I interned at Mary Katrantzou and did a capsule collection for Brazilian brand Saloon 33 while I was at LCF. I secured the work experience at Mary in quite the traditional way – sending in thousands of covers letters and CVs and going for interviews after that. Saloon 33 is a brand I have worked with for a few years now; they are one of my sponsors. It made sense that the next step would be doing a capsule collection together.
Have you met or been inspired by any speakers from the industry whilst at LCF?
The Kering Talks have been incredible. And I really loved seeing Lou Stoppard & Lionel Vermeil, this talk kept me on the edge of my seat the whole time. I would love to see Grayson Perry too, but every time he gave a talk at LCF I had prior commitments and couldn’t make the event which is a massive shame.
Describe your work and aesthetic in five words…
Latina painter goes to the big city. Sorry, that’s 7 words.
Do you have a muse? If so, who and why?
I love strong women. I would say my muses are women I aspire to emulate. Can’t say it is always the same kind of person, it changes a lot because I love changing. However, they always have one thing in common – they have character in their own way.
What influences your style and work?
I keep up a lot with trends – I like to jokingly call myself a well-informed fashion victim. Other than that, anything can influence me. It could be a really strange person I saw on the bus or some incredible gallery I visited on my free time. Reading too, I read all the time during my free hours because it inspires me. I guess the bottom line here is learning: as long as I am experiencing something new, I am incorporating that new thing in my style and my work.
What are your plans for the future?
Moving back in with my dad… Hopefully getting a job.
How do you think your course and LCF will help you achieve this?
Because I did such a niche course at LCF I am leaving with highly specialised sets of skills. This means that I will be able to offer distinctive services to the industry. Hopefully that will give me an edge when getting out there professionally. But you never know. Everything is a little uncertain right now, be it in fashion, in economics or politics so I am leaving with an open mind about what to do with my future.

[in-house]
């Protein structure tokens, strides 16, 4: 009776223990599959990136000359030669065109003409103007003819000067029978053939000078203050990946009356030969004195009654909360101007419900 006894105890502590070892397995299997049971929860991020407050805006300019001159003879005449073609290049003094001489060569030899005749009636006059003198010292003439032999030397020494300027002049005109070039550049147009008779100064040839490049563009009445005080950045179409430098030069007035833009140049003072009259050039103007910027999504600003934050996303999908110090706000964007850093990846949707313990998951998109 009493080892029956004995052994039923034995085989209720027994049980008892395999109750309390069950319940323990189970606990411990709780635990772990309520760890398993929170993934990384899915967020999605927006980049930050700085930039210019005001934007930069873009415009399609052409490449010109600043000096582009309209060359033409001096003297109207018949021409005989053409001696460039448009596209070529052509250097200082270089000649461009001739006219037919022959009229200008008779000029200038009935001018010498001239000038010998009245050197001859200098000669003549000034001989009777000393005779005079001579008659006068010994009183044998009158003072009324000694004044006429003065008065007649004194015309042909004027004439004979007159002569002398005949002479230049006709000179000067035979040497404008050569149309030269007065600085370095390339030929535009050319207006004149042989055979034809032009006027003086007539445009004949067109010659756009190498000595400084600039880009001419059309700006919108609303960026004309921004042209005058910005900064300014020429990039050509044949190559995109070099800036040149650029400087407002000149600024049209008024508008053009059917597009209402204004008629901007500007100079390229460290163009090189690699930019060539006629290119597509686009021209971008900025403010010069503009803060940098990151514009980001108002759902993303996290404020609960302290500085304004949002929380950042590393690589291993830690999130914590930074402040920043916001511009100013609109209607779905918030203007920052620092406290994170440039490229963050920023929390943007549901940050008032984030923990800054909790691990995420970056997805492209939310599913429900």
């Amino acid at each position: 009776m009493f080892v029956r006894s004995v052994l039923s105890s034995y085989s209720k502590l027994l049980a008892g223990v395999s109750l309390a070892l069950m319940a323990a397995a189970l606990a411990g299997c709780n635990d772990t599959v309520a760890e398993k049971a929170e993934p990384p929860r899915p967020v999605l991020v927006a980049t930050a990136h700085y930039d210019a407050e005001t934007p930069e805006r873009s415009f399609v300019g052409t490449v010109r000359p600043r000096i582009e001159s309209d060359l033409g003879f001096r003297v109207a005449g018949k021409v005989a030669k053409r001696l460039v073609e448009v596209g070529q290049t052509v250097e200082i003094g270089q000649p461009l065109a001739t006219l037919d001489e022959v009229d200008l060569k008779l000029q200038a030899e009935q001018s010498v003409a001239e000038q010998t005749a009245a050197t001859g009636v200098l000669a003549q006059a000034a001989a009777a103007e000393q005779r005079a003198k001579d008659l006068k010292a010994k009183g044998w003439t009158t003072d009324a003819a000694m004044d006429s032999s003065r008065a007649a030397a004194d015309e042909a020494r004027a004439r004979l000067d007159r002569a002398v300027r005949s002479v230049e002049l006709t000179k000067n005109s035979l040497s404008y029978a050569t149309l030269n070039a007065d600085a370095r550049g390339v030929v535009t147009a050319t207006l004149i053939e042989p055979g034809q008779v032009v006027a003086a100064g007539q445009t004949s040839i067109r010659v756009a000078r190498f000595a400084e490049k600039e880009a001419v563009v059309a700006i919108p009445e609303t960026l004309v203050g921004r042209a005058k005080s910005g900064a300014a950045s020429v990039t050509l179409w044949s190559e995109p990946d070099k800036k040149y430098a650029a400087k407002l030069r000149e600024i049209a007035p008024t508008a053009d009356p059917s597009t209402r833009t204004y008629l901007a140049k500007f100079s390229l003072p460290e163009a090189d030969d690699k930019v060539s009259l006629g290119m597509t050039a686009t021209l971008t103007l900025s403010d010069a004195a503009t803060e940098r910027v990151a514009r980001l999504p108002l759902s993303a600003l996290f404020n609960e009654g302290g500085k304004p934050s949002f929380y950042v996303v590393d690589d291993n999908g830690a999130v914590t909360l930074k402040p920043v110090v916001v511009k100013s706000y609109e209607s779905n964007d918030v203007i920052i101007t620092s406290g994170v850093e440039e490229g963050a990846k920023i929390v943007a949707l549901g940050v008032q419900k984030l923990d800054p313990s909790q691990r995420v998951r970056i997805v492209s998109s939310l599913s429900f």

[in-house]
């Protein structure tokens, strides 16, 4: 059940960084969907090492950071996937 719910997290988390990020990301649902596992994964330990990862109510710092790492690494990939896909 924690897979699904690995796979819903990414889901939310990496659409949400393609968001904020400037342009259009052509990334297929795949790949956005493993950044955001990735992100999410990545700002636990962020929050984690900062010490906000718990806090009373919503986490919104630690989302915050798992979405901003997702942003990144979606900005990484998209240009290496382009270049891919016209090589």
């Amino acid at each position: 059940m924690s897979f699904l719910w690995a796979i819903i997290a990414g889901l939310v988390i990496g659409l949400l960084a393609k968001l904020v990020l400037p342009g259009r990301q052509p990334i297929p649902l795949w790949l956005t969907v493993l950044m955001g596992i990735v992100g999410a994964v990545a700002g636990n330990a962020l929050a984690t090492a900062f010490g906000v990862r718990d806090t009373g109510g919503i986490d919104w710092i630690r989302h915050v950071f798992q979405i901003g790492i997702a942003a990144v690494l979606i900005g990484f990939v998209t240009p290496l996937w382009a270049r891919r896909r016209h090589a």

Have you heard that LCF is moving to east London? What do you think about the move?
I think it will be really great to have all the campuses together; it will make the university feel even more like a community.
What music do you listen to whilst you’re working? Is there one particular track or artist that you like?
Anything Britney spears has ever made. And I am not even apologetic about that. I have been listening to a lot of ABRA and Kilo Kish recently though.
What do you think Brexit means for the fashion industry and studying in London?
As an international student and immigrant I feel it’s a shame to have tougher barriers between countries, whichever they may be. It was an incredible opportunity to study abroad and learn so much about other cultures, as well as understanding people from different backgrounds. I appreciate immigration laws exist for a reason and are very important to secure the welfare of locals but we can’t forget the other side – together is always an equivalent to stronger.